Why Don’t We Want to Abandon Our Comfort Zone?

02/12/2009 - gottraining

The so-called "comfort zone", which we create ourselves, applied to our workplace, is defined by very clear limits that we establish sometimes consciously but usually unconsciously.

The comfort that I glean from doing those “easy” or “comfortable” tasks at work involves emotional safety and stability that helps to avoid work pressures. Nonetheless, to get into this habit, in which I know my task like the back of my hand allowing me to say “this has always been done this way…” implies an habitual lack of emotion, both positive and negative. Work becomes routine and monotonous.

What should we do? It’s crystal clear, no? We should abandon our comfort zone, make an extra effort and, every now and again, forget about our limits as regards comfort, safety, lack of pressure, habits, etc.

But making this effort isn’t easy of course and we make thousands of excuses. So, what I propose is that you should simply identify the excuses that you make so as not to have to abandon your comfort zone. Once identified, it will be much easier for you to know when you don’t want to abandon it.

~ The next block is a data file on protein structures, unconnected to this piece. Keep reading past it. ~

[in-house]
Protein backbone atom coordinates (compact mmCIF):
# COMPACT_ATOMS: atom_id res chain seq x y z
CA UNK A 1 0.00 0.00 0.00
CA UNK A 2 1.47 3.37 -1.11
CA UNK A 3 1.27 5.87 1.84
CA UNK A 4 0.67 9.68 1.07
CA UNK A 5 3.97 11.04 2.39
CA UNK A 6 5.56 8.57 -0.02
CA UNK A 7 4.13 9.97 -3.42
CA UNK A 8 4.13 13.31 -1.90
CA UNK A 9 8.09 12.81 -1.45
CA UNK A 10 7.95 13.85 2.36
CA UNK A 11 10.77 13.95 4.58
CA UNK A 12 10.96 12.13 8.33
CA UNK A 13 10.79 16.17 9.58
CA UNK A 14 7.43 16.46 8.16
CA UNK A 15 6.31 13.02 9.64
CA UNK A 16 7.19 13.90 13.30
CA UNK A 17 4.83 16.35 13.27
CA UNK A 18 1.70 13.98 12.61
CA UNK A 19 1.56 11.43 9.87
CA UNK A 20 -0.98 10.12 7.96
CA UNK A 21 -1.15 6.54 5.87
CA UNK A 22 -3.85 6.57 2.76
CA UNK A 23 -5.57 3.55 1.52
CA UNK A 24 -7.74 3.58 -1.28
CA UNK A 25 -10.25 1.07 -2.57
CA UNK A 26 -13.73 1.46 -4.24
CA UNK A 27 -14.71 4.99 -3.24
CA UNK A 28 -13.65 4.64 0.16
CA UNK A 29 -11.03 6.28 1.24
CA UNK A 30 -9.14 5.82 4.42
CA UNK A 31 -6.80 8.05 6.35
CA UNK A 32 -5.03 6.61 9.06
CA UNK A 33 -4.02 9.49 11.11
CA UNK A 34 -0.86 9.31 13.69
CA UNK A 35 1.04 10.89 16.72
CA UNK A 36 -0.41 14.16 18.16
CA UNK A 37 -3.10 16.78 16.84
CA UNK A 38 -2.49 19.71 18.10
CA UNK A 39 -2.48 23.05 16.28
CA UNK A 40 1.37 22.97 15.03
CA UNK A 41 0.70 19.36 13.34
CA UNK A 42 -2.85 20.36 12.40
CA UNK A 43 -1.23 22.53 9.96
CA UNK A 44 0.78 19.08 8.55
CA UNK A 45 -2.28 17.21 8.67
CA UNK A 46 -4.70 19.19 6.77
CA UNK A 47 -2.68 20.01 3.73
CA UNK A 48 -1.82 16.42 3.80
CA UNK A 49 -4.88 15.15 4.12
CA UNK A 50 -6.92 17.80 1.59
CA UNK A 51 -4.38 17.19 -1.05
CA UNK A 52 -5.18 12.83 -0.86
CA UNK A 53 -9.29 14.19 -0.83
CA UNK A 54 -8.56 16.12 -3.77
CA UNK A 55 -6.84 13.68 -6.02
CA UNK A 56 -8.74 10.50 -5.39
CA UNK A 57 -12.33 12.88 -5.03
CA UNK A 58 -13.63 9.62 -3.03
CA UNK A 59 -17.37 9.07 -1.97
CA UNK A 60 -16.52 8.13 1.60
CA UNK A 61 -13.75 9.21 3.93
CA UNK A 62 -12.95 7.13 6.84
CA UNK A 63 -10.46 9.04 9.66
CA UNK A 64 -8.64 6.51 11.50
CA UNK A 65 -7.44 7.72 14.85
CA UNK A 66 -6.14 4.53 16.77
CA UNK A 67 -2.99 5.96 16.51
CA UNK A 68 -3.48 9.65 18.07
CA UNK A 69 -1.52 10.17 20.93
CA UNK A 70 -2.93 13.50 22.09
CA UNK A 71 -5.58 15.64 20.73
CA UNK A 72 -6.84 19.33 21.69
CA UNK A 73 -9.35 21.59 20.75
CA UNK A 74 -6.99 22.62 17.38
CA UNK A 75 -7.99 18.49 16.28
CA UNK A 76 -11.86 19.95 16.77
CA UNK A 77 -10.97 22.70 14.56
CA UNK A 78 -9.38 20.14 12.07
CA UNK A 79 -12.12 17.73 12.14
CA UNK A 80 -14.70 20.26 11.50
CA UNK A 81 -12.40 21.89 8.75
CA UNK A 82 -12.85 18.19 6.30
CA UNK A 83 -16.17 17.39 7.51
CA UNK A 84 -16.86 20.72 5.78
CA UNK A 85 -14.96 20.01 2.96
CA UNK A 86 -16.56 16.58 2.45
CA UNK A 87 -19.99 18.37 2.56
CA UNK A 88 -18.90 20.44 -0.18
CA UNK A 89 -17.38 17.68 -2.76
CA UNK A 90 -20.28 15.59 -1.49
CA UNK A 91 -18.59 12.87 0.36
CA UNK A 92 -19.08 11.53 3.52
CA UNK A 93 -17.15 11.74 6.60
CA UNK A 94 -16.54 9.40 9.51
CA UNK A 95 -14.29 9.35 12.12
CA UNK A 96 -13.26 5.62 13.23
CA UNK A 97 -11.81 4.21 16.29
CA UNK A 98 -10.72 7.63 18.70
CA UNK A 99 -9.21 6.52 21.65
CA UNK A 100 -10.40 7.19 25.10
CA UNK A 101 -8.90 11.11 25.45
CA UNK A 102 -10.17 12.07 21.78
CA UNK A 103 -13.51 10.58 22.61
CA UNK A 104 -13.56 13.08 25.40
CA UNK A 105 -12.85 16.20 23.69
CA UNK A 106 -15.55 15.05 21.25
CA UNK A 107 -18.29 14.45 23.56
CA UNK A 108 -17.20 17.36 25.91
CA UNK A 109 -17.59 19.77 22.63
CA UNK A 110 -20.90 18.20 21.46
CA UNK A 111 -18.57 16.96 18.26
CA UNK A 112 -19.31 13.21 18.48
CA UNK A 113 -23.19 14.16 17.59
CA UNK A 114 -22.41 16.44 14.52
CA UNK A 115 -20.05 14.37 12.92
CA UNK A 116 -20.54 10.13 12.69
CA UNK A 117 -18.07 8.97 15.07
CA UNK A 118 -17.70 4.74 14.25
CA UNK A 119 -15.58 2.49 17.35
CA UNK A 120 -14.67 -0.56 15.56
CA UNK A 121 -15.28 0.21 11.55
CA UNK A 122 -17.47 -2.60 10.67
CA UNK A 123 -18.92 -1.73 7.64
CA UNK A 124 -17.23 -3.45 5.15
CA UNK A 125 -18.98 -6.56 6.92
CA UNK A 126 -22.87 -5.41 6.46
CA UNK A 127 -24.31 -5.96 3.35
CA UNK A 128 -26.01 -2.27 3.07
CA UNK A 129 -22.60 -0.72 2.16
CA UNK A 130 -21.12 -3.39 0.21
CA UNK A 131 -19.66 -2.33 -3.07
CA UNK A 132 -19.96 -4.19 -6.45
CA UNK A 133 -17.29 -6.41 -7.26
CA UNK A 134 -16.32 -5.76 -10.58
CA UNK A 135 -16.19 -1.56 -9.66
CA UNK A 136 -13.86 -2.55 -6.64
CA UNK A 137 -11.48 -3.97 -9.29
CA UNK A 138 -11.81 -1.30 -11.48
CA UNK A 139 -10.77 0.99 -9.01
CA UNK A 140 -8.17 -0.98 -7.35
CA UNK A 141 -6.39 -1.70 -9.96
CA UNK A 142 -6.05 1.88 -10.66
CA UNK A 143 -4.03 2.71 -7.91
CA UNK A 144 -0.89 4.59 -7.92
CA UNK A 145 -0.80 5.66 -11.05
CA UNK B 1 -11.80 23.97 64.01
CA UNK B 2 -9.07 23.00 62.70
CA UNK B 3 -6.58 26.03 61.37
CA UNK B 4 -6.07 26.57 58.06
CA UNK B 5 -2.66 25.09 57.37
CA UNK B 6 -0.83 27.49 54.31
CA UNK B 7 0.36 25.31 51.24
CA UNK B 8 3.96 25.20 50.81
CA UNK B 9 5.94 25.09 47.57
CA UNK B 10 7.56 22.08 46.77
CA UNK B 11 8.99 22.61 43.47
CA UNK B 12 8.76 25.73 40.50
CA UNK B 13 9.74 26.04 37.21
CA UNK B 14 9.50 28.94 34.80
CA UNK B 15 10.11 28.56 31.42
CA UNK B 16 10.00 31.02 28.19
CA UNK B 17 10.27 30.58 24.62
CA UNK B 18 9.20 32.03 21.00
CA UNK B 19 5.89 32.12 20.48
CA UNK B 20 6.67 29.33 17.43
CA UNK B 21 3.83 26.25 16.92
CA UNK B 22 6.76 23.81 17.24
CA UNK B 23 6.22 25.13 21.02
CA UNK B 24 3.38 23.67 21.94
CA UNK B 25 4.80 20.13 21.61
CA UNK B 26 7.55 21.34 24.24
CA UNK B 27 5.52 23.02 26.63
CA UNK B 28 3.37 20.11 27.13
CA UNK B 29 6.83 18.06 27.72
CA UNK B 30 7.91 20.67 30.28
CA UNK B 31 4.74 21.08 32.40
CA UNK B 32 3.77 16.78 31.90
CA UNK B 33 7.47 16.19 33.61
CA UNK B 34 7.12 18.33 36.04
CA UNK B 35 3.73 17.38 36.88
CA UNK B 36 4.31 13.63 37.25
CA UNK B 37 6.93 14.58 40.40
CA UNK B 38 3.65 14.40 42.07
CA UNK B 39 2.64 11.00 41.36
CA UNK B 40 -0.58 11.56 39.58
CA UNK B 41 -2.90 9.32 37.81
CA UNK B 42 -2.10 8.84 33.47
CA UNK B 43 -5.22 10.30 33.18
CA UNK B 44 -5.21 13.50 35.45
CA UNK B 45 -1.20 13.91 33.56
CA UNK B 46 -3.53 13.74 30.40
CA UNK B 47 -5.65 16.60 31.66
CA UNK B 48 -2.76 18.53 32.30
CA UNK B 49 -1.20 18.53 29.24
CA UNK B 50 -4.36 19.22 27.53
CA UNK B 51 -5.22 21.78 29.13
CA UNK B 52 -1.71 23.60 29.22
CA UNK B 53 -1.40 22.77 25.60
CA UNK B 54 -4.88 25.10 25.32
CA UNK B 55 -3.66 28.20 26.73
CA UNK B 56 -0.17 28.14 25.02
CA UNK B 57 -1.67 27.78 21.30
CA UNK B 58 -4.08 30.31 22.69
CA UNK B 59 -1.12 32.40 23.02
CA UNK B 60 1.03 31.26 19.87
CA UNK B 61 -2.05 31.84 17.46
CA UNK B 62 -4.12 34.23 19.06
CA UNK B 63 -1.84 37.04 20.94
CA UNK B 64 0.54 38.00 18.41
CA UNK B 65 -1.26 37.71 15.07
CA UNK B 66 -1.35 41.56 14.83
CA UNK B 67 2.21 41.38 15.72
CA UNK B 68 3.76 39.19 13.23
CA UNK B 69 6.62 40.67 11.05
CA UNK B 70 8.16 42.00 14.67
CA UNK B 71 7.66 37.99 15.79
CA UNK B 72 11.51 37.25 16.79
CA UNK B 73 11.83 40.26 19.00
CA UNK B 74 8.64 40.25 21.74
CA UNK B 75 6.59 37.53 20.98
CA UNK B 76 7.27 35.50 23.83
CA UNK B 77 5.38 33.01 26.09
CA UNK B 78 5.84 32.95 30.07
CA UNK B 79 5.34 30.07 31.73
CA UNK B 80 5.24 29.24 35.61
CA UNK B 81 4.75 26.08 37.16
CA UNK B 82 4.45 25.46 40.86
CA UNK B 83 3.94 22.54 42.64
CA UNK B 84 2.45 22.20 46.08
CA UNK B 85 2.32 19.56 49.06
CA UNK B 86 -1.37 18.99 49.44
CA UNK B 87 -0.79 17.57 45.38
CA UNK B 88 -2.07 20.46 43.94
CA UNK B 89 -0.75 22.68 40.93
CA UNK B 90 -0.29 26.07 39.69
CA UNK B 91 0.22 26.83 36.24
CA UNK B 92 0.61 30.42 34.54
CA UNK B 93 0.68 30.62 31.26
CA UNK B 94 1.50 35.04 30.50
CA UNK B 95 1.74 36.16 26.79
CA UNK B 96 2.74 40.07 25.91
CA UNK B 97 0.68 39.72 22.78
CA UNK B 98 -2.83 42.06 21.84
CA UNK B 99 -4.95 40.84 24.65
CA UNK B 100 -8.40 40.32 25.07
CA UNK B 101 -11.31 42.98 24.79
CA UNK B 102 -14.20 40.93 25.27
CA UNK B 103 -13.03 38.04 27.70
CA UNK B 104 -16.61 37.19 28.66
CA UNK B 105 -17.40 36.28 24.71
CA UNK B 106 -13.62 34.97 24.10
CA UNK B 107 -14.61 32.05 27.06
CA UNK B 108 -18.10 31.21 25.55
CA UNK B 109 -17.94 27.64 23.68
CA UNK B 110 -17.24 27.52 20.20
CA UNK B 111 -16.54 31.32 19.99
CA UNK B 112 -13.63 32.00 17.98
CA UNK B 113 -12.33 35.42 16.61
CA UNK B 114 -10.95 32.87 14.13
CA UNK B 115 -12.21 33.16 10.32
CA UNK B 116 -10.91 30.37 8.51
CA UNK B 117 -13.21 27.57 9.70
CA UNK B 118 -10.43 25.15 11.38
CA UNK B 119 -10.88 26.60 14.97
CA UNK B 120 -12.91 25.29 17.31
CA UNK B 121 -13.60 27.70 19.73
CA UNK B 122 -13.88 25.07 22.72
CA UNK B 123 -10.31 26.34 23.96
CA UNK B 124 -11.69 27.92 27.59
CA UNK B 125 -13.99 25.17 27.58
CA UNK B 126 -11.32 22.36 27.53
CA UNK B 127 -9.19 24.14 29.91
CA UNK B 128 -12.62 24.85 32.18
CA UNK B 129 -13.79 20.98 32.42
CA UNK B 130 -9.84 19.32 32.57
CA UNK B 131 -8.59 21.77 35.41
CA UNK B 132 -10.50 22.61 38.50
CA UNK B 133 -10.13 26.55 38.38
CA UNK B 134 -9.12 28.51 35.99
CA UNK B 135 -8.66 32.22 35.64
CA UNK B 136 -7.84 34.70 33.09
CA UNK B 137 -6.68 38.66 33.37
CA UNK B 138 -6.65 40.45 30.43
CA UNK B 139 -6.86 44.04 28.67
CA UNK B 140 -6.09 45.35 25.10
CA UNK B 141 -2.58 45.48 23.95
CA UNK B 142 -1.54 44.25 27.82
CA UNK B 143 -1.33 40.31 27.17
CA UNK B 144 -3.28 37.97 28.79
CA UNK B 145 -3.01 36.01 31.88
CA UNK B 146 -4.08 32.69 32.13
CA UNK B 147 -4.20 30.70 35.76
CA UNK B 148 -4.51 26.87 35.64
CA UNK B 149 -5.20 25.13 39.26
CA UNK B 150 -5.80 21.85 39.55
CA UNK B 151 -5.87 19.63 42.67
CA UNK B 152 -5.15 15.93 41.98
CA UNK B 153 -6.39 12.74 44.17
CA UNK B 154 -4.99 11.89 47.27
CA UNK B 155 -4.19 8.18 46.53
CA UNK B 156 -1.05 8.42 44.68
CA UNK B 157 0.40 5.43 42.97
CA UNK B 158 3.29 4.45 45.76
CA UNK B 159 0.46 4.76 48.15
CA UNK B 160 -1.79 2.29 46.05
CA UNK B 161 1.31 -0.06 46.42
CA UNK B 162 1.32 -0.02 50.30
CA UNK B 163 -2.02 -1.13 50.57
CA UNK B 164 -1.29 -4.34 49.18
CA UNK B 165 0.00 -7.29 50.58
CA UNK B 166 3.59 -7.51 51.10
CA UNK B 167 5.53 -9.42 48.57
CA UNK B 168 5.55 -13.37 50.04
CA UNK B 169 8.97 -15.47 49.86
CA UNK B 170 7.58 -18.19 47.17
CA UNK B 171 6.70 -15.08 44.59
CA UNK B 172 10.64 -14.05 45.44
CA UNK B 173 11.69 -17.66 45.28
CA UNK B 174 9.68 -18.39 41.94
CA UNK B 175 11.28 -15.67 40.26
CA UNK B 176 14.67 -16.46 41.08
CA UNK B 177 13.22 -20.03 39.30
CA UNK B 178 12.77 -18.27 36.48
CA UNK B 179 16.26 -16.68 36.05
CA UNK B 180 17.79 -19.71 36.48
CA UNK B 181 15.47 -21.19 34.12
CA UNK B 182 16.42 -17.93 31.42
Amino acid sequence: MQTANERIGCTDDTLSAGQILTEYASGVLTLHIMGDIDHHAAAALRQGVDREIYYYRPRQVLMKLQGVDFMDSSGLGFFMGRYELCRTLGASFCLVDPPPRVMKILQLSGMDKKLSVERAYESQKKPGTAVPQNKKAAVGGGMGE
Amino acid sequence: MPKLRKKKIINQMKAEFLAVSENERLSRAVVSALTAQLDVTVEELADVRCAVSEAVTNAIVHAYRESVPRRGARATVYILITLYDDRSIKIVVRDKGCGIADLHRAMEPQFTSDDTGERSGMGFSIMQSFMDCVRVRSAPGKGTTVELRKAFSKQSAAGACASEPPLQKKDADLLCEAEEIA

- Refusal: whenever we are asked to do something extra or to do something at a time when we’re not used to doing it, our first reaction is: no, it’s just that… it’s not a good moment… you expect me to do it right now?
- Self-sabotage: with the effort it takes to start something new, why do we always go off at a tangent? Here’s a good example: my room hasn’t been so tidy since I was studying for my exams. After taking out my notes and pens, and putting on some relaxing music, once I had managed to sit down to start studying, I would look around the room and… The wardrobes a right mess! I’ll make my bed… I’m going to classify my books by colour, height and date of publishing.
- Circumstance: I’m a victim of circumstance: my age, my spouse, my children, my illness, lack of time… Complaining is the most important comfort zone that exists and in which we feel most at ease.
- It has always been like that: if it has always been like that and it has worked, why change it? Why introduce a new process? Why improve it?
- Procrastination: what a great word I learnt one day. As I have already mentioned in a previous post: “the act (or habit) of putting off an action or task that needs to be done for other more irrelevant but agreeable actions or tasks.”

I propose that you identify these excuses, since it’s always a good starting point for addressing a problem.

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